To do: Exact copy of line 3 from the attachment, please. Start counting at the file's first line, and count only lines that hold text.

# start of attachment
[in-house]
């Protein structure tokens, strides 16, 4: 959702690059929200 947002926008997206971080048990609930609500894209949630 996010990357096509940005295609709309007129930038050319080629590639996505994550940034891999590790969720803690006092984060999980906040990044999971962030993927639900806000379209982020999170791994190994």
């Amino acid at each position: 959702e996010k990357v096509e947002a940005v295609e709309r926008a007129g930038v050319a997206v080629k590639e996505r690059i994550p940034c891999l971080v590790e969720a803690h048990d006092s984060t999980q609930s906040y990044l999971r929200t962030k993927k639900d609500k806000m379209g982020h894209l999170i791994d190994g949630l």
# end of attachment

């Amino acid at each position: 959702e996010k990357v096509e947002a940005v295609e709309r926008a007129g930038v050319a997206v080629k590639e996505r690059i994550p940034c891999l971080v590790e969720a803690h048990d006092s984060t999980q609930s906040y990044l999971r929200t962030k993927k639900d609500k806000m379209g982020h894209l999170i791994d190994g949630l």